high level of data quality. An organization  
does need to have a high level of process  
maturity to be able to adopt such an approach  
and it is not suitable for every IT organization.  
When you log your problems you can match  
new incidents to problems that have been  
logged before. This allows you to track how  
many incidents occur for each problem you  
identify, and what impact that problem has.  
This data will help you to prioritise your  
problems correctly, so that you can focus your  
problem management work on investigating  
and resolving the problems that are causing  
the most business impact.  
TIP#2  
Focus on Workarounds,  
Not Root Causes  
Many people think that the purpose of  
To put in place an effective workaround you  
need to know both what to do and, crucially,  
when to do it. So a workaround should have  
two parts.  
problem management is to find the root cause  
of problems. This is a very inward-focused  
technologist’s view of problem management.  
Finding the root cause of a problem will not  
deliver any value to you or your customers. It  
is simply something that we do to help us get  
to our real goal, eliminating the problem or  
reducing its impact.  
A trigger: This is a test or set of tests that  
you can apply to a new incident to see if it  
matches a problem for which you already  
have a workaround. This is essential to allow  
you to identify whether or not the  
I have been involved in helping to resolve a  
number of major escalations where technical  
people had spent weeks trying to understand  
the root cause of a complex problem, leaving  
the beleaguered service desk to deal with  
increasingly frustrated users who were unable  
to work every time a related incident occurred.  
workaround will actually be helpful in this  
particular case. If you can automate the  
trigger then that’s great, otherwise you need  
to ensure that your service desk agents  
understand exactly what to look for when  
they are logging incidents.  
Recovery action: This is a clear description  
of the steps required to recover from the  
incident when it occurs. Again, it’s really  
great if the recovery action can be  
automated. If it requires manual steps then it  
is essential to make sure that the service  
desk agents understand the steps and are  
able to implement them.  
One very effective way of helping these  
organizations to improve was to get the best  
technical people to focus on devising and  
documenting a good workaround and to  
return to their analysis only after this was in  
place. On one occasion we managed to  
reduce the downtime caused by a frequently  
recurring problem by over 90%, just by  
devising an effective workaround. Not only did  
this reduce the cost to the business, but it  
also reduced the pressure on IT, enabling  
them to take a more relaxed approach to  
problem analysis because they were no longer  
having to deal with a stream of complaints.  
Each time the workaround is used, the service  
desk should be given an opportunity to offer  
feedback on how effective the trigger was,  
and how well the recovery action worked. If  
either of these is not working well, then you  
should get your technical people to stop  
investigating the problem for long enough to  
improve the workaround so that it meets the  
needs of the users, and of the service desk.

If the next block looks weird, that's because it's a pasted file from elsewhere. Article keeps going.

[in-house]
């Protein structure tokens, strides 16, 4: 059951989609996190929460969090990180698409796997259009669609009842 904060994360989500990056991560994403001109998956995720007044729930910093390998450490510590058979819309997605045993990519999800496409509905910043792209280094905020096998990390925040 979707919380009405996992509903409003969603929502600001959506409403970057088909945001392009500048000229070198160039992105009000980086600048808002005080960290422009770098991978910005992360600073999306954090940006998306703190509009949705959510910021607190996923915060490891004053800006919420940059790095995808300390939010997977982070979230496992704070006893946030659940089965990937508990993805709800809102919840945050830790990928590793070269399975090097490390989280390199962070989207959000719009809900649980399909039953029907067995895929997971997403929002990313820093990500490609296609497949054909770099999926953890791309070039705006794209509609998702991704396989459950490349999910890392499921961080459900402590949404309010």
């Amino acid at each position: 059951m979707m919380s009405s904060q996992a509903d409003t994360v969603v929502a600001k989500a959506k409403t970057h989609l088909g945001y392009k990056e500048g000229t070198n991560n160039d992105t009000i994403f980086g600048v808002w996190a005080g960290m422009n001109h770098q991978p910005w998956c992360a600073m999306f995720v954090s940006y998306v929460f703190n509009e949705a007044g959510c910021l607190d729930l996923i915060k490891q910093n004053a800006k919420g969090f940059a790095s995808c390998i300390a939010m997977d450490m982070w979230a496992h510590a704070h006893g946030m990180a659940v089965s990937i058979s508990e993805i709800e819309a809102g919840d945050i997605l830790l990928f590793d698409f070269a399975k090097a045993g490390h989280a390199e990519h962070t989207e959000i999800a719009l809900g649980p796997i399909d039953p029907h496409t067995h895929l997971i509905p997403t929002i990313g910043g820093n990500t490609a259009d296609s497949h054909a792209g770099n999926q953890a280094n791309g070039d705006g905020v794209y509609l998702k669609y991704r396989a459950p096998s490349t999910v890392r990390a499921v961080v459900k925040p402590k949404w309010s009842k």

TIP#3  
Focus on Improvement Opportunities,  
Not Allocation of Blame  
When you analyse a problem it’s really  
software may have had a bug that caused  
some critical data to be corrupted.  
Analysis of the incident may show the  
following contributory causes.  
important that you have access to all available  
information about any incidents related to the  
problem. If the problem relates to a major  
incident that had a significant impact on the  
organization then there may only be a single  
incident for you to investigate, and it is even  
more important to understand the exact  
sequence of events and actions that led to the  
incident.  
The new code had a timing error that  
caused the data corruption  
The code used an inappropriate  
synchronisation technique, but this had  
been in use for many years and had never  
caused a problem before  
If people feel that they may be blamed for an  
incident then it can be very difficult to find out  
exactly what happened, as they may be  
reluctant to disclose things that show them in  
a negative way. This is why it is really  
Testing did not discover the software error  
important to hold “blameless post mortems”  
after major incidents, so that people can  
openly share what happened. In a blameless  
post mortem people are encouraged to share  
information about the timeline of activities that  
led to an incident. The underlying approach is  
that individual people are NEVER the root  
cause of an incident, nobody is blamed or  
punished. The post mortem may identify a  
need for training, mentoring or coaching, but  
this is always done in a positive way.  
There was no integrity checking in place to  
rapidly detect the corrupt data and raise an  
alert before it caused a significant business  
impact  
When the incident was reported it was not  
escalated quickly, as the service desk did  
not realize how critical this data was to the  
business  
Technical support people analysing the  
incident did not have access to the right  
tools to help them understand the nature of  
the corruption or fix it  
It can be much easier to hold “blameless post  
mortems” once an organization buys into the  
concept that problems don’t have a single  
root cause”. There are always multiple  
It would be easy to blame the programmer,  
and say that the fix is to modify the code so  
that it synchronizes correctly. While this would  
certainly prevent a repetition of exactly what  
went wrong in this specific instance, there are  
many other opportunities to improve here,